International Formation: Two Canadians, one American & one German Fly the Arctic, Elisapee Ishulutaq's print of airplanes, had the background or negative space printed at New Leaf, but the aircraft were done at Uqqurmiut. For the background, Peter Braune created a collagraph plate (handmade using textures) to retain the colour, character, and integrity of Elisapee's sky and printed it, using an intaglio technique (printing the portions below the surface of the plate) and several inks of varying viscosity, at New Leaf. The airplanes were stencil-printed by Jolly Atagoyuk, a longtime printmaker at Uqqurmiut.
Elisapee Ishulutaq's print entitled Happy Warriors came about as a result of her decorating a combat helmet to use in the Patriot Love fundraiser for injured Canadian troops and their families. Her delightful and colourful images of warriors lent themselves ideally to a horizontal print format. New Leaf etched the plates using a technique called spit bite, in which acid is mixed with gum Arabic and applied directly onto the plate to achieve a more spontaneous result.
The prints were then printed in color using the French technique à la poupée, in which colored ink is applied directly to a plate's surface and worked into the appropriate area of the design using cotton daubs called dollies, or in French, poupées.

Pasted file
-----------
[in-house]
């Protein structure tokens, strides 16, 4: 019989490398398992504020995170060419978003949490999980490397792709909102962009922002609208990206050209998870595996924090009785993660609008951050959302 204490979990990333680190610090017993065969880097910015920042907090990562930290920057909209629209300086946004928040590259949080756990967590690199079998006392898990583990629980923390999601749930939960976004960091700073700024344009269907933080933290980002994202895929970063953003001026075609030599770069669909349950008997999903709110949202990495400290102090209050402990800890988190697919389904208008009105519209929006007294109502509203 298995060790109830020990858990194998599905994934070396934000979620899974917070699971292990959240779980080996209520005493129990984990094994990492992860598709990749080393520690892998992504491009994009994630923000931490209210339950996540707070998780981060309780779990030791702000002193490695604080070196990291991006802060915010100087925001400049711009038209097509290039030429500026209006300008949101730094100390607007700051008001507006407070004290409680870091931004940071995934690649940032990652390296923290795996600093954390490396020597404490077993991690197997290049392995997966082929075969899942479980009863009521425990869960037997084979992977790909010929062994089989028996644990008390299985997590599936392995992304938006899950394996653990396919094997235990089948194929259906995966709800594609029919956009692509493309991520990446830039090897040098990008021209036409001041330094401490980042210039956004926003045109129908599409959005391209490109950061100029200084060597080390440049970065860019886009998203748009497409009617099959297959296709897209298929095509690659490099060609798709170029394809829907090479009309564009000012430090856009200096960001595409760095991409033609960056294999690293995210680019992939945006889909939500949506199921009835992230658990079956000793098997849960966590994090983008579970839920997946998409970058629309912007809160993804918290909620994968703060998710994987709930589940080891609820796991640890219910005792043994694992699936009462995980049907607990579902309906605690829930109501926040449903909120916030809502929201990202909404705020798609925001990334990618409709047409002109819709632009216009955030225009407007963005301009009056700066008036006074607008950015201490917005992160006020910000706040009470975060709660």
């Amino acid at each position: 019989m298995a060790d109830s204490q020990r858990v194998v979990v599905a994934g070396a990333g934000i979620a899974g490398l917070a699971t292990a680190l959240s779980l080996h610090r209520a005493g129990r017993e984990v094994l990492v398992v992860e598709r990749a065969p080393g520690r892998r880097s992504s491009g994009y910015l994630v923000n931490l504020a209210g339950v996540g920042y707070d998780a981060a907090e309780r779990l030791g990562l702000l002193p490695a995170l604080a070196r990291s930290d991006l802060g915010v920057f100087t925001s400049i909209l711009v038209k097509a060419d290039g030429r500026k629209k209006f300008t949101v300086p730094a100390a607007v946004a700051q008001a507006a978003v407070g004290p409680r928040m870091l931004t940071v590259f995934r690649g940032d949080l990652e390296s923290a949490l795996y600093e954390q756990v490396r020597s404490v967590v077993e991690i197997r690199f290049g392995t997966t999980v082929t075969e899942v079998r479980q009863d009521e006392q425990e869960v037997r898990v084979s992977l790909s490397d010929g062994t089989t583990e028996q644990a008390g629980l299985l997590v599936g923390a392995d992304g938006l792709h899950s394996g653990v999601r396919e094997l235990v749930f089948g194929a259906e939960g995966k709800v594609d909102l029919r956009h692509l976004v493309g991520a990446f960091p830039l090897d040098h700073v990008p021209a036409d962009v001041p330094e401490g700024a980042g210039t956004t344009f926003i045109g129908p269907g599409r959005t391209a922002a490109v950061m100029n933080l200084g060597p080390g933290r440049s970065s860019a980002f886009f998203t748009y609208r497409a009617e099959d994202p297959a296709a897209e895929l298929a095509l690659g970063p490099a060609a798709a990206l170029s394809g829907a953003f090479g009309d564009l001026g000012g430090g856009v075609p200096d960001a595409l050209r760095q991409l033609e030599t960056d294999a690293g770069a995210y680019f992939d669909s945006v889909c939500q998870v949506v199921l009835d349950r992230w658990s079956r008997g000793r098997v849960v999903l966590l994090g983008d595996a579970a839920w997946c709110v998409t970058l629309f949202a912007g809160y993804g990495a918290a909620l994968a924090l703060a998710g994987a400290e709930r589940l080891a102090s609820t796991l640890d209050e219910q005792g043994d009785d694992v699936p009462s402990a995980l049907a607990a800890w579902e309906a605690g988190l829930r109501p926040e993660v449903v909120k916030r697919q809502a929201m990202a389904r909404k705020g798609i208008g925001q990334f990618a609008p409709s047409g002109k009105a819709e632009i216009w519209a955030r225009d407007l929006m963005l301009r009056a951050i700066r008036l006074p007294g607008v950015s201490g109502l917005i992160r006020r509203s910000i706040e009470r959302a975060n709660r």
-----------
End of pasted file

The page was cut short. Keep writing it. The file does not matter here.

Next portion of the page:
The workshop also identified a young and talented new printmaker, Robbie Pitsiulak. Robbie's father was renowned artist Lypa Pitsiulak, who died two years ago. Robbie learned to draw Ooleepa Papatsie's images on the plates without compromising the integrity of the artist's work. He has an amazing natural ability to print an edition of prints consistently-no mean feat for one starting out.
Piona Keyuakjuk's work was first featured in the 2010 collection. This year he has two prints, which again reflect his shaman roots. His work narrates the stories he heard about his family when he was growing up out on the land. In the vivid blue print, Instructing Shaman Helper, he portrays his great-great-grandfather, who is instructing the bird on how to find animals. The bird, thus empowered, would be able to show hunters where to find food. In the dramatic black-and-white relief print, Piona's grandmother rewards the hunter for a successful hunt. Otherworldly creatures witness the reward, again alluding to Piona's interest in shamanism and the supernatural.
Andrew Qappik, perhaps the most famous two-dimensional artist in Pangnirtung, is underrepresented in this collection, mainly because of the many competing demands on his time. He receives many invitations that may conflict with the activities in the print shop. His contributions to this year's collection are traditional and classic. His Traditional Polar Bear Hunt is executed on stone, and Creature is classic Pangnirtung print imagery.
The 2011 Collection is colourfully eclectic, yet contains traditional imagery as well as exciting, new and different work!Kyra Vladykov Fisher, MFAX